It's common to hear that many DJs actually are, deep down, frustrated musicians; it's a theory which has survived generations. Its origin is simple: A number of people feel that the fiery passion that DJs have for music could have only emanated from an unrequited desire to create it themselves.
Whether or not jazz vocalist Maria Jacobs strengthens that stereotype will be a matter of perspective. Her career did begin in broadcasting, starting as a research assistant at WCPN 90.3 FM in Cleveland, Ohio before taking to the microphone herself. However, with her new album Chasing Dreams, Jacobs has now established herself as a top-drawer singer, one who is as talented and emotionally stirring as the artists whose records she used to spin over the airwaves.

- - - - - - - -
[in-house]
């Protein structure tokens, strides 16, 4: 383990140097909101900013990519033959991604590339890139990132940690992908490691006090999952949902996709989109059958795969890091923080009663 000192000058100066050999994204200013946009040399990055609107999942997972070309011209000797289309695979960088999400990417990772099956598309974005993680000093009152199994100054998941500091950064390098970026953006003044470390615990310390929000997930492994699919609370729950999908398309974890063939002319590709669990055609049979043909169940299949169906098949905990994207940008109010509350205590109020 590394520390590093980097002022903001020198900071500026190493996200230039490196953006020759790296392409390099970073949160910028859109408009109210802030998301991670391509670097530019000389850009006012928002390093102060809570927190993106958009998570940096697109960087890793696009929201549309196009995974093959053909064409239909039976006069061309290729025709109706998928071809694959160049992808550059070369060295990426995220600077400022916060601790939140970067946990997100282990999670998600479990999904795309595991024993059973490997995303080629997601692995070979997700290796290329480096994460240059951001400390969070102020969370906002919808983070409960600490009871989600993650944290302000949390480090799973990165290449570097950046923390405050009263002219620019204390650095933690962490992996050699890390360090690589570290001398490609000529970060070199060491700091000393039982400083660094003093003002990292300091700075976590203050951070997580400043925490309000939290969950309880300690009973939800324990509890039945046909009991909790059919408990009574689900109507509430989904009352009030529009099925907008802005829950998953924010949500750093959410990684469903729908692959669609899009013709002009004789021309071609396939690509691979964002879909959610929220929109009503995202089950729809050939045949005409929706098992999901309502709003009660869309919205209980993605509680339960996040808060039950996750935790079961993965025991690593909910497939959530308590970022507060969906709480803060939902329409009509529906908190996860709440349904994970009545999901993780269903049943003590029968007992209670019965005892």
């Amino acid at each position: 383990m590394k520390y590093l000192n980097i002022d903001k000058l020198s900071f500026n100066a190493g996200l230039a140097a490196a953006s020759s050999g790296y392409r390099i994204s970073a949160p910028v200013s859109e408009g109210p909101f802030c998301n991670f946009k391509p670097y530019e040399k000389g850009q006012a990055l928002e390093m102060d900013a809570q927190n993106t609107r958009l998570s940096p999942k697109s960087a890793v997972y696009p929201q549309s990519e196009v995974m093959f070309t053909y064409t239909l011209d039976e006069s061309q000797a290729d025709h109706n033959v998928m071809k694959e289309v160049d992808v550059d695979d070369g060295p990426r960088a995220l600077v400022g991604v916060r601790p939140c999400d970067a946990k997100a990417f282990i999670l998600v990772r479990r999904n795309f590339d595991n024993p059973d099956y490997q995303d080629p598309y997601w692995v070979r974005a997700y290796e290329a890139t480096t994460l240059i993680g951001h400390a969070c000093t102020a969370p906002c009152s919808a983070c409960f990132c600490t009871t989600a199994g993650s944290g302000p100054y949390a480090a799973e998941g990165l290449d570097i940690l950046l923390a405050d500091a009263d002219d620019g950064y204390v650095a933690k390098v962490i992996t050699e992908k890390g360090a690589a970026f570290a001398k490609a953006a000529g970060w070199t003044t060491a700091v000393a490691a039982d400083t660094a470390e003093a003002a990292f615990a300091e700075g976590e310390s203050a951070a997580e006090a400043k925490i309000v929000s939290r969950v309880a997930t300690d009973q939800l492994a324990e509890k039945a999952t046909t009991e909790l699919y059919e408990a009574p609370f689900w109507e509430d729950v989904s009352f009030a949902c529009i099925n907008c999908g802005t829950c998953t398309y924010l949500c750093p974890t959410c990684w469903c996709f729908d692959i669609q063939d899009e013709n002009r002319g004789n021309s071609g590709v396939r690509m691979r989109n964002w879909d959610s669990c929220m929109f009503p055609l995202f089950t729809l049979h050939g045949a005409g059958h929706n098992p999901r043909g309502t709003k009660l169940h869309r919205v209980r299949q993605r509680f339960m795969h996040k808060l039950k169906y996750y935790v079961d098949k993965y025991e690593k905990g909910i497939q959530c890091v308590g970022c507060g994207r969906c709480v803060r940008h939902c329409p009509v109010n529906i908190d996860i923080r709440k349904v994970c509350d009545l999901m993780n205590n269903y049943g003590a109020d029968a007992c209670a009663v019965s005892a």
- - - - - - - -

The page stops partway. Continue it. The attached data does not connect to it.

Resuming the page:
There's no doubt that Jacobs was born to be a vocalist. The radio jobs may have paid the bills, and the nighttime caress of her voice probably made her traffic reports irresistibly listenable, but her singing has the crystalline beauty and bluesy power of the old jazz greats. Jacobs' smoky delivery on Yeh Yeh" is utterly hypnotic; even the gentle melodies of the piano seem to be smitten by the sultriness of her vocals. Just Squeeze Me" reveals Jacobs' range, opting for a flirtatious, upbeat tone that is downright addictive. She saves the best for last with Pour Me a Cup of Yesterday," in which her lovely croon makes this acoustic lullaby soar.
The title of the album is certainly appropriate. Most DJs do not chase their dreams of becoming musiciansyes, the theory is indeed trueyet Jacobs did. And all of us are better for it.